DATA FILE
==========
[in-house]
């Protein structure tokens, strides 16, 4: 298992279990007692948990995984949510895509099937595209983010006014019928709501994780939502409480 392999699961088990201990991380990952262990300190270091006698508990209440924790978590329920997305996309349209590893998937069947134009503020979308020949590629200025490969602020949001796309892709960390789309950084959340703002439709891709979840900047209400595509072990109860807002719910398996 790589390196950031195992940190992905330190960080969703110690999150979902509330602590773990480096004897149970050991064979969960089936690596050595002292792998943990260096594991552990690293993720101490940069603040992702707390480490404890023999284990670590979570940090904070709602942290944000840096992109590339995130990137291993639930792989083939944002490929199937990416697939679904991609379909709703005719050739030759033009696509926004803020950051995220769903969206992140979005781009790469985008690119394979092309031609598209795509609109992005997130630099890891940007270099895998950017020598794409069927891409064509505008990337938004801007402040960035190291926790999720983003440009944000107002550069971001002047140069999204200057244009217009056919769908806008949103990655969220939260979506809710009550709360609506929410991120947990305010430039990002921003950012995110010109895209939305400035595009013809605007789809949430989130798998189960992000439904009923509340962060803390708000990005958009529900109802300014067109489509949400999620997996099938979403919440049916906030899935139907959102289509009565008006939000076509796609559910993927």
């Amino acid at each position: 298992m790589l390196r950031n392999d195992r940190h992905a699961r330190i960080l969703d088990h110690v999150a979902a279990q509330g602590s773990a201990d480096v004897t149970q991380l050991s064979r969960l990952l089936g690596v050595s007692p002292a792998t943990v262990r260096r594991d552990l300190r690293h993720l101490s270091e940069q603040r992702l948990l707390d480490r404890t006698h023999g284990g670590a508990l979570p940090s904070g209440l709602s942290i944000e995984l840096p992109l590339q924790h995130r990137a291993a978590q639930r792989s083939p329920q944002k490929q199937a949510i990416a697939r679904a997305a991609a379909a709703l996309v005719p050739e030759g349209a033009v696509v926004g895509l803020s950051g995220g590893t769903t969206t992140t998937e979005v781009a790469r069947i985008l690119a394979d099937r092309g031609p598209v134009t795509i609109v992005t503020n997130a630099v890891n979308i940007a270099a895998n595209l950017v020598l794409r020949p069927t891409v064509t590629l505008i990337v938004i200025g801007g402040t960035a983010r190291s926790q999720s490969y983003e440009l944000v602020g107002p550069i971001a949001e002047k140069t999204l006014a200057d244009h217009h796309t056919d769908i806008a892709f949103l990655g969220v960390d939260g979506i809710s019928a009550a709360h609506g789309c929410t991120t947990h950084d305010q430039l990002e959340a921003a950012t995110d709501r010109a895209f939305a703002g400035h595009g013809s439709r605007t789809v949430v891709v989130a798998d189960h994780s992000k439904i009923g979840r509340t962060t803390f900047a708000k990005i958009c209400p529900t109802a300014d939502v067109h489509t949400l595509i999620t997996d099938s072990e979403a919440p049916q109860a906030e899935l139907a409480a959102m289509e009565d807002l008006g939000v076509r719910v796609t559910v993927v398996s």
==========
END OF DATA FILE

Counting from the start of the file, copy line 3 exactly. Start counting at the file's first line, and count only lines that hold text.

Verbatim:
């Amino acid at each position: 298992m790589l390196r950031n392999d195992r940190h992905a699961r330190i960080l969703d088990h110690v999150a979902a279990q509330g602590s773990a201990d480096v004897t149970q991380l050991s064979r969960l990952l089936g690596v050595s007692p002292a792998t943990v262990r260096r594991d552990l300190r690293h993720l101490s270091e940069q603040r992702l948990l707390d480490r404890t006698h023999g284990g670590a508990l979570p940090s904070g209440l709602s942290i944000e995984l840096p992109l590339q924790h995130r990137a291993a978590q639930r792989s083939p329920q944002k490929q199937a949510i990416a697939r679904a997305a991609a379909a709703l996309v005719p050739e030759g349209a033009v696509v926004g895509l803020s950051g995220g590893t769903t969206t992140t998937e979005v781009a790469r069947i985008l690119a394979d099937r092309g031609p598209v134009t795509i609109v992005t503020n997130a630099v890891n979308i940007a270099a895998n595209l950017v020598l794409r020949p069927t891409v064509t590629l505008i990337v938004i200025g801007g402040t960035a983010r190291s926790q999720s490969y983003e440009l944000v602020g107002p550069i971001a949001e002047k140069t999204l006014a200057d244009h217009h796309t056919d769908i806008a892709f949103l990655g969220v960390d939260g979506i809710s019928a009550a709360h609506g789309c929410t991120t947990h950084d305010q430039l990002e959340a921003a950012t995110d709501r010109a895209f939305a703002g400035h595009g013809s439709r605007t789809v949430v891709v989130a798998d189960h994780s992000k439904i009923g979840r509340t962060t803390f900047a708000k990005i958009c209400p529900t109802a300014d939502v067109h489509t949400l595509i999620t997996d099938s072990e979403a919440p049916q109860a906030e899935l139907a409480a959102m289509e009565d807002l008006g939000v076509r719910v796609t559910v993927v398996s």